In the summer of 2008, William Pfeil made a startling discovery: Hundreds of foreign companies that operated in the U.S. weren’t paying U.S. taxes, and his employer, the Internal Revenue Service, had no idea. Under U.S. law, companies that do business in the Gulf of Mexico owe the American government a piece of what they make drilling for oil there or helping those that do. But the vast majority of the foreign companies weren’t paying anything, and taxpaying American companies were upset, arguing that it unfairly allowed the foreign rivals to underbid for contracts.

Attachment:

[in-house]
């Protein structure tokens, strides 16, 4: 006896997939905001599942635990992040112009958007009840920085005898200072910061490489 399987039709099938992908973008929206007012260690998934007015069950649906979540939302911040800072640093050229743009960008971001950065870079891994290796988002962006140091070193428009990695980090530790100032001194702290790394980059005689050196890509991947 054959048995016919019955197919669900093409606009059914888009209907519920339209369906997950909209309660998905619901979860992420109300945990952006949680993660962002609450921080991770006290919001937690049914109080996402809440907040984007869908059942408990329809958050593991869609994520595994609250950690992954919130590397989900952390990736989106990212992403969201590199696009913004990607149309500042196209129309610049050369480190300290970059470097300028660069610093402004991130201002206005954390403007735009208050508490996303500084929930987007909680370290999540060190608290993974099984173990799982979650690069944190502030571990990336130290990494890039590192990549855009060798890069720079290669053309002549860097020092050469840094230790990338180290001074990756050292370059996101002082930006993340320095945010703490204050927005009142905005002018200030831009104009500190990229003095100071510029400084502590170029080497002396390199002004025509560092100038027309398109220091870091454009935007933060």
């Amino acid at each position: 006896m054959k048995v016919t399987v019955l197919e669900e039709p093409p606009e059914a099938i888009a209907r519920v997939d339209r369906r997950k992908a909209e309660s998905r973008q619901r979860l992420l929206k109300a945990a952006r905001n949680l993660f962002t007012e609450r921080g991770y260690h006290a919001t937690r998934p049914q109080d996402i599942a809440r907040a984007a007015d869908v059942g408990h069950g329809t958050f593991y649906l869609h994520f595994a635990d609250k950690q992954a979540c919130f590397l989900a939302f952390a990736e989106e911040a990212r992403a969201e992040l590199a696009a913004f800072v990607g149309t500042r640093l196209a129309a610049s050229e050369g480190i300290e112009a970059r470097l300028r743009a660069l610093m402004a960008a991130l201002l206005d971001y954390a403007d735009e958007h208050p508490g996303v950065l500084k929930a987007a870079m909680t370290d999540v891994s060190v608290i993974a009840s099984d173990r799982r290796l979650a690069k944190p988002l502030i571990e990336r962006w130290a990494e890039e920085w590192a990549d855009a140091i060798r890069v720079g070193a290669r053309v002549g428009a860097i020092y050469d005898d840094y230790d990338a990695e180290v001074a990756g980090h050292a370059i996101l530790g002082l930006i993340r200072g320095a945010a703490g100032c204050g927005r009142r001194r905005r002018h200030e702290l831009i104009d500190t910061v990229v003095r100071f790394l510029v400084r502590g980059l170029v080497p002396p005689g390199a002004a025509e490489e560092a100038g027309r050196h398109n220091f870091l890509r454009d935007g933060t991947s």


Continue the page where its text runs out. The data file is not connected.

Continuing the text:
But then Congress began regularly reducing the IRS budget. After 43 years with the agency, Pfeil—who had hoped to reach his 50th anniversary—was angry about the “steady decrease in budget and resources” the agency had seen. He retired in 2013 at 68.
After Pfeil left, he heard that his program was being shut down. “I don’t blame the IRS,” says Pfeil. “I blame the Congress for not giving us the budget to do the job.”